On Wasted Time

Or "Time is only wasted when we do things over and over and learn nothing".

A PhD, the pinnacle of our current educational system, is ill-defined. There is an array of variables involved that uniquely separate one PhD programme from the next; the topic of the thesis, the size of the grant, the involvement of the professor. But they all have something in common: A PhD implies wasting 4 years of your life.

My first thought when writing this goes to some of my colleagues at university, who are in most cases writing their thesis or even have presented them already. However, in pure economical terms, they spend most of their time either thinking, attending conferences, doing research or writing. Which is a wonderful way to spend your time, but we can all agree that their short term output to society is virtually zero. And that’s because, from the point of view of a businessman, they should be doing something else. They should be doing something else.

We were presented during primary school the concept of What We Have To Do: a list of tasks that we must complete not because we like or because they have a point, but because it is our duty to complete them, because an authoritative figure is counting on us to do them.

The concept also assumes that, once we are done with the To Do list, we can sit and relax, because we’ve made it. After we are finished, we will have reached the Promised Land, the fuck you money, the life without worries. It’s the fundamental placing of our happiness in a near-to-come, never realised future that Nietzsche warned about:

Hope in reality is the worst of all evils because it prolongs the torments of man.

Friedrich Nietzsche

However, we haven’t wasted our time since. Wasting time is for kids and beggars on the streets. It’s no wonder that by the time we complete our education, we can’t conceive asking ourselves what we might really want to do with our lives. We have all the future ahead of us, and instead of looking at the white canvas with determination, we stare at it, depressed.

What We Have To Do was our only move, and it was the safest one; everyone around us was also doing it. A predictable outcome was at the other end: a good job, a good house, being employable. Misfits share their future with a Geography undergraduate: an uncertain one.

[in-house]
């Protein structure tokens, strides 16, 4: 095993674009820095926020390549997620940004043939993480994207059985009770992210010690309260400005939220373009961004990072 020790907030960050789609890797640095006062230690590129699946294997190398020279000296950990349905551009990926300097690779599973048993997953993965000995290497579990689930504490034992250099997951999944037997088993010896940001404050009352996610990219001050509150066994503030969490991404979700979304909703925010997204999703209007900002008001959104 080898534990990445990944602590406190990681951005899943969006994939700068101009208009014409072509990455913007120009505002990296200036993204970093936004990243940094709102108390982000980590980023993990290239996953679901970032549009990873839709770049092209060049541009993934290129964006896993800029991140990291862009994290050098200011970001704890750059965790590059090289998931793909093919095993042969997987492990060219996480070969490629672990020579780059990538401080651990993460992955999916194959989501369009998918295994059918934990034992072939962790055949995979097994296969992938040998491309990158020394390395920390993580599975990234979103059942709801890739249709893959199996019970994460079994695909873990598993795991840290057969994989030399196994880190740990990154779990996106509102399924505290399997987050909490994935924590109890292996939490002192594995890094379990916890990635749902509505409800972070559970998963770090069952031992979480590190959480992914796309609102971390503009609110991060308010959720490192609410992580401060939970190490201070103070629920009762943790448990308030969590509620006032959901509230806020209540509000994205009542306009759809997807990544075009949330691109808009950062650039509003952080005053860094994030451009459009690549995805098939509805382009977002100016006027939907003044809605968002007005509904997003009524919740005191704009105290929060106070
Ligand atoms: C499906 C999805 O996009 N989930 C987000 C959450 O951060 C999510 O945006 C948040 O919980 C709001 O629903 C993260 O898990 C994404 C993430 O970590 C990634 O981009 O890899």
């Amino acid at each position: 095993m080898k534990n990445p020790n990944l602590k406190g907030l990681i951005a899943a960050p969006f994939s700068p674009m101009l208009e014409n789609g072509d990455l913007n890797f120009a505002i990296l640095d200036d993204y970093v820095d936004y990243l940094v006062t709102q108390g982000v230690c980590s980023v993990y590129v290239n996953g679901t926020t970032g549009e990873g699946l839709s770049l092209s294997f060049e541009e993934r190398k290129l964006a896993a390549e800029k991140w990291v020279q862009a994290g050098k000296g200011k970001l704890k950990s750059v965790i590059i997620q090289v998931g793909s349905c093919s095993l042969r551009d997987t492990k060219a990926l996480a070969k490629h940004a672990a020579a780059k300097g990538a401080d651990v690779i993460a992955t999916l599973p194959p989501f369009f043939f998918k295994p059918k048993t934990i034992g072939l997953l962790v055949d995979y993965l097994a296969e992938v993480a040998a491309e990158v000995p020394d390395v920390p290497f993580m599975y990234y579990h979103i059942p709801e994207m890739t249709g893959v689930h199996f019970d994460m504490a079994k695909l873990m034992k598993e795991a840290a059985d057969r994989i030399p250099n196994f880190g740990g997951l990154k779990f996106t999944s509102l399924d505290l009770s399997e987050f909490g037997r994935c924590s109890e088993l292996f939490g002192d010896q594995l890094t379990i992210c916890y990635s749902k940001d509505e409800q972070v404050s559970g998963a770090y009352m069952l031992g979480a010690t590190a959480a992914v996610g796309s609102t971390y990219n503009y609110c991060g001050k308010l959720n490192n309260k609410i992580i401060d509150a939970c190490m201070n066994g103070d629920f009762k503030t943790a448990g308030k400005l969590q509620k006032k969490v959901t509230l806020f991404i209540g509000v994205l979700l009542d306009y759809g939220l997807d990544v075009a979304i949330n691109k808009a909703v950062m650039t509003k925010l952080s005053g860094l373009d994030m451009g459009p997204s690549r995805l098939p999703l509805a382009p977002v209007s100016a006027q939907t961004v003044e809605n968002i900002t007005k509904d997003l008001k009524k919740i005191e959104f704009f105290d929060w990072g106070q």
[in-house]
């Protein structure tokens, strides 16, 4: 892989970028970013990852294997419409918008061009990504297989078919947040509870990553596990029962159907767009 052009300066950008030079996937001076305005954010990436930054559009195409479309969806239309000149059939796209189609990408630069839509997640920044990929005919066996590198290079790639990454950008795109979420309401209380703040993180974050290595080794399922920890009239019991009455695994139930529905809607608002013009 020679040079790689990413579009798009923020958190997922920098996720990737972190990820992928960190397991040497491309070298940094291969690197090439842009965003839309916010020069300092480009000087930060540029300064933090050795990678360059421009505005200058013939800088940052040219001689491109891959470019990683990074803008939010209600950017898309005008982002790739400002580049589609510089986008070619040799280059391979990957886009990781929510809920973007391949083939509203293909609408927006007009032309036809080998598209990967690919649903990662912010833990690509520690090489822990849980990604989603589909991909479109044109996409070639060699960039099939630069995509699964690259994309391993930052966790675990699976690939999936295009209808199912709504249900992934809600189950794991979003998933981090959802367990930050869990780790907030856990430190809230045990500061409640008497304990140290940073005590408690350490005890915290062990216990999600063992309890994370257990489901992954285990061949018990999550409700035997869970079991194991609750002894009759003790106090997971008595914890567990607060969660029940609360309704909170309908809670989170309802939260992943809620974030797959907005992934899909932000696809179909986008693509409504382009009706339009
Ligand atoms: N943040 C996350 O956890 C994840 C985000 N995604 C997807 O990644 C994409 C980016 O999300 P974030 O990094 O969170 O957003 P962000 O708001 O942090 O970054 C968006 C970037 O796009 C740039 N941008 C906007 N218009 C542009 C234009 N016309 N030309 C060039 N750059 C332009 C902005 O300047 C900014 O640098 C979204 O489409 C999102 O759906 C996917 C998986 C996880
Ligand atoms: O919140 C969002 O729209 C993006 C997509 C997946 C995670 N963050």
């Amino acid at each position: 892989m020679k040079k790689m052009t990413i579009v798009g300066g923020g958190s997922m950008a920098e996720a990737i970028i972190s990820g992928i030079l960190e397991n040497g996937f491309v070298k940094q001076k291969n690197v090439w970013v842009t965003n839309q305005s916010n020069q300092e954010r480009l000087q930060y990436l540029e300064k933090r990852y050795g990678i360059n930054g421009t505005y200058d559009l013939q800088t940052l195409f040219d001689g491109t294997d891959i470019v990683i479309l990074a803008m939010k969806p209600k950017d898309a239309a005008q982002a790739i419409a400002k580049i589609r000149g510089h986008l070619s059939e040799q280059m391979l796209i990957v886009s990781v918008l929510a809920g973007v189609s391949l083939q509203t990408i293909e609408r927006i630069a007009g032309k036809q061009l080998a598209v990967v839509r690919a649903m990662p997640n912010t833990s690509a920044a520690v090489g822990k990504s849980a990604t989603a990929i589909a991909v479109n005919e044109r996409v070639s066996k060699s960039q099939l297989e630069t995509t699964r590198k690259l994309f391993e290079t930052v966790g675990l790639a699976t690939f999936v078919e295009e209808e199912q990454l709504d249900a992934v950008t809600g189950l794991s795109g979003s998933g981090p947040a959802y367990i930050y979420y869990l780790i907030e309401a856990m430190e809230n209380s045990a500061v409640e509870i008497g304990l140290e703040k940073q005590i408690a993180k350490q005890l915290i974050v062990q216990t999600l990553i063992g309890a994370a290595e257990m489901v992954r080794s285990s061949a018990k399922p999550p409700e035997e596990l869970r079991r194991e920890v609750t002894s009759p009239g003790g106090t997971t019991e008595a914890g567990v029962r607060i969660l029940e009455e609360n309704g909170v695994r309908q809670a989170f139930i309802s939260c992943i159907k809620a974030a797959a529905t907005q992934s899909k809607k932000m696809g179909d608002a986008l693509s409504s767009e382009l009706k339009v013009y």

Truth is, What We Have To Do has backfired: there is simply too many people doing it for our society to handle it. Instead, success in our modern economy is going only to those who can bring an outstanding dedication and imagination to their work. Following the paved way leads to places where people has already arrived earlier.

Don’t shoot for the stars, because we know what’s already there. Shoot for the space in between.

But dedication and imagination do not come all the time, in all conditions. True pleasure must be present for us to be creative, purpose must be present for us to endure the difficulties. And both are things that we lacked while we were under the protection of What We Have To Do.

Moreover, there is already that sense of guilt that we cannot get rid of once there is an endless backlog of tasks that We Have To Do. We are exposed to pieces of news where 26 year old kids have built multi billion dollar companies from their bedrooms, Chess Grand Masters aged 8, and we see ourselves racing against certain benchmarks in our lives that our personal heroes have set (mine was 26 years, 3 months and 16 days, how old was Albert Einstein when his paper ‘On the Electrodynamics of Moving Bodies’ was received by Annalen der Physics, the science journal that eventually published it. At the time of writing, I’m older than that; Newton was 22 years and 7 months when he started developing his theories on calculus, optics, and the law of gravitation at his home in Woolsthorpe, and that milestone is also long gone).

We are already so guilty about What We Have To Do, that what we call laziness is, in reality, a symptom of anxiety. We need to relax and let go.

When was the last time that you gazed outside the window? Just staring, watching the clouds in the sky, their shape, paying attention to the colourful traffic, the variety of faces that criss cross like fingers, the echo of voices and noises stomping in the window, the quiet of our own minds not realising how time goes by…

Best ideas usually come to me when I’m not productive, but when I’m present instead: in the shower, talking a walk, putting on my pyjamas. That’s usually when I confront the abyss of my thoughts, the contents of my mind. It’s when I pause and gaze at the horizon, and check whether the path I’m going through leads to the place I want to be.

That’s why agility trumps velocity; it isn’t speed what gets you where you want, it’s the ability to change direction.

Procrastination is the soul rebelling against entrapment.

Nassim Taleb

A PhD, or any meaningful piece of intellectual work, is built on unproductive moments. Our workplace, on the other side, is filled with people rushing from crisis to crisis, in the constant need of ‘catching up’ with an ideal version of themselves, usually called the competition abroad; much faster, much better, and much cheaper. In that sort of environment, there is no time for ‘training’: you learn on the job. They don’t see how paradoxical this mindset becomes when taking to the extreme: if we were to start working by the time that we learn how to walk, civilisation would consist of clueless kids running around the office with assignments that they aren’t qualified to fulfil. The resemblance of some organisations to that dystopia should be a signal for people to start polishing their CVs and run away.